New publication in Journal of Chemical Theory and Computation

Sarkar DK, Surpeta B, Brezovsky J, 2024: Incorporating prior knowledge in the seeds of adaptive sampling molecular dynamics simulations of ligand transport in enzymes with buried active sites. Journal of Chemical Theory and Computation, DOI: 10.1021/acs.jctc.4c00452. full text dataset

Because most proteins have buried active sites, protein tunnels or channels play a crucial role in the transport of small molecules into buried cavities for enzymatic catalysis. Tunnels can critically modulate the biological process of protein–ligand recognition. Various molecular dynamics methods have been developed for exploring and exploiting the protein–ligand conformational space to extract high-resolution details of the binding processes, a recent example being energetically unbiased high-throughput adaptive sampling simulations. The current study systematically contrasted the role of integrating prior knowledge while generating useful initial protein–ligand configurations, called seeds, for these simulations. Using a nontrivial system of a haloalkane dehalogenase mutant with multiple transport tunnels leading to a deeply buried active site, simulations were employed to derive kinetic models describing the process of association and dissociation of the substrate molecule. The most knowledge-based seed generation enabled high-throughput simulations that could more consistently capture the entire transport process, explore the complex network of transport tunnels, and predict equilibrium dissociation constants, koff/kon, on the same order of magnitude as experimental measurements. Overall, the infusion of more knowledge into the initial seeds of adaptive sampling simulations could render analyses of transport mechanisms in enzymes more consistent even for very complex biomolecular systems, thereby promoting drug development efforts and the rational design of enzymes with buried active sites.

New publication in Journal of Chemical Information and Modeling

Sequeiros-Borja C, Bartlomiej Surpeta, Thirunavukarasu AS, Dongmo Foumthuim CJ, Igor Marchlewski, Brezovsky J, 2024: Water will find its way: transport through narrow tunnels in hydrolases. Journal of Chemical Information and Modeling, DOI: 10.1021/acs.jcim.4c00094. full text dataset-Hal dataset-Epx dataset-Lip dataset-hEpx dataset-E470G dataset-interactions dataset-Hal with different MD settings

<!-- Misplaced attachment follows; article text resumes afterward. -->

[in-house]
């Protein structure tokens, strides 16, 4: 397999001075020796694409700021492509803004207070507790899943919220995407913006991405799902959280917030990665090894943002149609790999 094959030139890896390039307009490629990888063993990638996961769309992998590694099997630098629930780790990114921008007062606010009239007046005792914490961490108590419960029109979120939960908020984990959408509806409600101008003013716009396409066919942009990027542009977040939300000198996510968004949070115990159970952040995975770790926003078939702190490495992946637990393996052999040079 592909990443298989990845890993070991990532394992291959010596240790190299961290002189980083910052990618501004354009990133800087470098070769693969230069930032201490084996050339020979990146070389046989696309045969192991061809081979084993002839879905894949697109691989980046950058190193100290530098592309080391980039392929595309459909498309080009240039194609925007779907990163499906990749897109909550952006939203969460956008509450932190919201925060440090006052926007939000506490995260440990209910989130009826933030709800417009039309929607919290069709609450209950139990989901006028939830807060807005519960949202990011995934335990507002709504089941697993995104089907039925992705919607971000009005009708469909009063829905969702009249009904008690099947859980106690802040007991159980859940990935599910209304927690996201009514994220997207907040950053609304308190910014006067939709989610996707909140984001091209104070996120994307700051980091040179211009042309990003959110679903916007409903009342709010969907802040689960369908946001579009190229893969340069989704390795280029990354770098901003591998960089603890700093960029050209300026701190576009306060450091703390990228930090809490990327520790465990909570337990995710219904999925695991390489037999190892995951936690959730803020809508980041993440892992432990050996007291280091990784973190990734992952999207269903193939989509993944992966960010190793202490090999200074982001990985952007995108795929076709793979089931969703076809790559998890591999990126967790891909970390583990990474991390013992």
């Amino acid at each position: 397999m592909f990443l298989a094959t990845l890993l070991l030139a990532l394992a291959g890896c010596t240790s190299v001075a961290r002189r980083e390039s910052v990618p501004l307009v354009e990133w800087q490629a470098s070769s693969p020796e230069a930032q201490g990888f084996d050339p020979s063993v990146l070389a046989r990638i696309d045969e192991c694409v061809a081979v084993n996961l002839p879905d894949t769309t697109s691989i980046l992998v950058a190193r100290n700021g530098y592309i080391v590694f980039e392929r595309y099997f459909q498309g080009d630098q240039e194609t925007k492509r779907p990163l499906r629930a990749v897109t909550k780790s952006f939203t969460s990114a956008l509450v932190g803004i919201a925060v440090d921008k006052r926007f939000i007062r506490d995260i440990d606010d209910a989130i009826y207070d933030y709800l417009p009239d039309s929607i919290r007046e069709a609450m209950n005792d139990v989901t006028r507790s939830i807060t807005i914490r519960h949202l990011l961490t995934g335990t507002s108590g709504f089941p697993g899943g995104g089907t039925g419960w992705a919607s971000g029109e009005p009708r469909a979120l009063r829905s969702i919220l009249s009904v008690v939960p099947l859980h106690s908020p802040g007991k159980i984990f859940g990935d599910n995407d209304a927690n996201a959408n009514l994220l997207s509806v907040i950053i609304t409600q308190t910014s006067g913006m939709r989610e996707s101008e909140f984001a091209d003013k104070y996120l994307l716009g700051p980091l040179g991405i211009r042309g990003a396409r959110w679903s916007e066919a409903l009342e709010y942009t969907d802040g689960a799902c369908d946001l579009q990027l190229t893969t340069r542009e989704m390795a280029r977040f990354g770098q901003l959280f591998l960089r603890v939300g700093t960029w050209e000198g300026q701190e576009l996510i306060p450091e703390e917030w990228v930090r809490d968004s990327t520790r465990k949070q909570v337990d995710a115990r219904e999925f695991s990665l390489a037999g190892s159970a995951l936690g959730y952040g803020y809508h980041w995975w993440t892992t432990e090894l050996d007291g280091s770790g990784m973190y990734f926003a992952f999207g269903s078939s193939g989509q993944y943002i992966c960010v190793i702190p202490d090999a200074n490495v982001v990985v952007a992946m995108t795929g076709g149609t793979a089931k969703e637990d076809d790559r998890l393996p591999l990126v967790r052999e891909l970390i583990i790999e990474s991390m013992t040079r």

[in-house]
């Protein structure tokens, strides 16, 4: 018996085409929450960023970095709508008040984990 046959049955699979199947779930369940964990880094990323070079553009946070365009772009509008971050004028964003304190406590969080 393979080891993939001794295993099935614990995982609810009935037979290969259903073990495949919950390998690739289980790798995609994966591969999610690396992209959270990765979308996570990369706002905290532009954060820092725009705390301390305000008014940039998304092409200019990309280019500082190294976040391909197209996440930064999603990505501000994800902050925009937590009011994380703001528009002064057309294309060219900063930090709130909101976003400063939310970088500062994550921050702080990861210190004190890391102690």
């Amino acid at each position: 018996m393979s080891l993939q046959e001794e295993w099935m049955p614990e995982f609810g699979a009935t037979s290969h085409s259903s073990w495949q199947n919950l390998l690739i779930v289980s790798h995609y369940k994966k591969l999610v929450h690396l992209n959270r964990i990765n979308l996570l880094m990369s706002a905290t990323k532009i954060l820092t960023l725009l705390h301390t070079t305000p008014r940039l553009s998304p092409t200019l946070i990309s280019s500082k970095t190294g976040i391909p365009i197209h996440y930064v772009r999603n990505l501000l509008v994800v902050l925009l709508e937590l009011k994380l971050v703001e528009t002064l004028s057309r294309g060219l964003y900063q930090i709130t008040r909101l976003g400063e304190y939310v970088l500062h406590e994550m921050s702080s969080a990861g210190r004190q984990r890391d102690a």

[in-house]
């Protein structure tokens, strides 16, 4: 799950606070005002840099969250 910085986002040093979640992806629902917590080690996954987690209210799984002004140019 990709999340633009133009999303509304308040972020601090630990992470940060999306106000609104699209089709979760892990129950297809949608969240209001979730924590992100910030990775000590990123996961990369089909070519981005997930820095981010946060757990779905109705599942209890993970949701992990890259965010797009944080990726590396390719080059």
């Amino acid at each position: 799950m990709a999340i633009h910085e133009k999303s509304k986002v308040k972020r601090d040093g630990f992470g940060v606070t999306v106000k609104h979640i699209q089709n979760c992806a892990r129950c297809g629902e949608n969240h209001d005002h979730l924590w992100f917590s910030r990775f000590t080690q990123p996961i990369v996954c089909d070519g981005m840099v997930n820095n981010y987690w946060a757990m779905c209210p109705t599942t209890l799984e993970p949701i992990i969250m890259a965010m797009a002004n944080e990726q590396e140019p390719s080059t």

An aqueous environment is vital for life as we know it, and water is essential for nearly all biochemical processes at the molecular level. Proteins utilize water molecules in various ways. Consequently, proteins must transport water molecules across their internal network of tunnels to reach the desired action sites, either within them or by functioning as molecular pipes to control cellular osmotic pressure. Despite water playing a crucial role in enzymatic activity and stability, its transport has been largely overlooked, with studies primarily focusing on water transport across membrane proteins. The transport of molecules through a protein’s tunnel network is challenging to study experimentally, making molecular dynamics simulations the most popular approach for investigating such events. In this study, we focused on the transport of water molecules across three different α/β-hydrolases: haloalkane dehalogenase, epoxide hydrolase, and lipase. Using a 5 μs adaptive simulation per system, we observed that only a few tunnels were responsible for the majority of water transport in dehalogenase, in contrast to a higher diversity of tunnels in other enzymes. Interestingly, water molecules could traverse narrow tunnels with subangstrom bottlenecks, which is surprising given the commonly accepted water molecule radius of 1.4 Å. Our analysis of the transport events in such narrow tunnels revealed a markedly increased number of hydrogen bonds formed between the water molecules and protein, likely compensating for the steric penalty of the process. Overall, these commonly disregarded narrow tunnels accounted for ∼20% of the total water transport observed, emphasizing the need to surpass the standard geometrical limits on the functional tunnels to properly account for the relevant transport processes. Finally, we demonstrated how the obtained insights could be applied to explain the differences in a mutant of the human soluble epoxide hydrolase associated with a higher incidence of ischemic stroke.